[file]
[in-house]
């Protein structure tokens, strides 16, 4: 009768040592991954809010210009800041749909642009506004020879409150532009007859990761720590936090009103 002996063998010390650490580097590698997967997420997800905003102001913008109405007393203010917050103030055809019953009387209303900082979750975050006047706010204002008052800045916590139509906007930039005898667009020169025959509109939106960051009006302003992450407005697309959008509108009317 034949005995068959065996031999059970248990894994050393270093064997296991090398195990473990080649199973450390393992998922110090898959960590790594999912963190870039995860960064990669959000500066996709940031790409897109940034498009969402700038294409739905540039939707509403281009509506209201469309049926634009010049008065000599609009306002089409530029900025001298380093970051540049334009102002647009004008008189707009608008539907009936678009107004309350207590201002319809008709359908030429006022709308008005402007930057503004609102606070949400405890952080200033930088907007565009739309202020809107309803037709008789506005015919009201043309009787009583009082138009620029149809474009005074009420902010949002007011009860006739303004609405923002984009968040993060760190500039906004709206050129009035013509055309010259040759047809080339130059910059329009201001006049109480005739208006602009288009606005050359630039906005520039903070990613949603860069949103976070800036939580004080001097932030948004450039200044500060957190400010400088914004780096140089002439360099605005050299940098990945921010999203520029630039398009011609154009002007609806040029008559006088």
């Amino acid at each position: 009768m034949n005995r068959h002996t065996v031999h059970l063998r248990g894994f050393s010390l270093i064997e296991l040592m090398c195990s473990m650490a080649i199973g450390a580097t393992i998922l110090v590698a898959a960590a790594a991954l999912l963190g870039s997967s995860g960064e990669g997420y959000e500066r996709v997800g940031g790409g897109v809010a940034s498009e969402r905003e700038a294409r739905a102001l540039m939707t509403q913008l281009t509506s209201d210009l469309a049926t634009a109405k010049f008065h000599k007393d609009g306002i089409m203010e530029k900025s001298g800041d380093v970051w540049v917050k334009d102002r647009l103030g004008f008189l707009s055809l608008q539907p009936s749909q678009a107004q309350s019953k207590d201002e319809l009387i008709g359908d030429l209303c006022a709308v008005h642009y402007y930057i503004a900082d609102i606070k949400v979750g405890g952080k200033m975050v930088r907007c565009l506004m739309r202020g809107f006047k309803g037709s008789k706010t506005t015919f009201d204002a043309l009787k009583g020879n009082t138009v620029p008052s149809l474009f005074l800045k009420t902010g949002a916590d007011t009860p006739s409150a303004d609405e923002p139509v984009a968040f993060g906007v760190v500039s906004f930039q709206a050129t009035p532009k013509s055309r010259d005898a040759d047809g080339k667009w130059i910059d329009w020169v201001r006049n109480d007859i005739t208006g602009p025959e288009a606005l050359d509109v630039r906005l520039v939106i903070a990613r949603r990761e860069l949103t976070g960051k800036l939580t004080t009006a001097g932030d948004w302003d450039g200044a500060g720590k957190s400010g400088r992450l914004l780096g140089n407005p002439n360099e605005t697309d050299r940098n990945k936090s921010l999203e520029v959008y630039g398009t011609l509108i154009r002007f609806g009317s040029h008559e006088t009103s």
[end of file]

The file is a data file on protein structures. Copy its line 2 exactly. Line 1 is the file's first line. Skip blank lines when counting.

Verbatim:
């Protein structure tokens, strides 16, 4: 009768040592991954809010210009800041749909642009506004020879409150532009007859990761720590936090009103 002996063998010390650490580097590698997967997420997800905003102001913008109405007393203010917050103030055809019953009387209303900082979750975050006047706010204002008052800045916590139509906007930039005898667009020169025959509109939106960051009006302003992450407005697309959008509108009317 034949005995068959065996031999059970248990894994050393270093064997296991090398195990473990080649199973450390393992998922110090898959960590790594999912963190870039995860960064990669959000500066996709940031790409897109940034498009969402700038294409739905540039939707509403281009509506209201469309049926634009010049008065000599609009306002089409530029900025001298380093970051540049334009102002647009004008008189707009608008539907009936678009107004309350207590201002319809008709359908030429006022709308008005402007930057503004609102606070949400405890952080200033930088907007565009739309202020809107309803037709008789506005015919009201043309009787009583009082138009620029149809474009005074009420902010949002007011009860006739303004609405923002984009968040993060760190500039906004709206050129009035013509055309010259040759047809080339130059910059329009201001006049109480005739208006602009288009606005050359630039906005520039903070990613949603860069949103976070800036939580004080001097932030948004450039200044500060957190400010400088914004780096140089002439360099605005050299940098990945921010999203520029630039398009011609154009002007609806040029008559006088």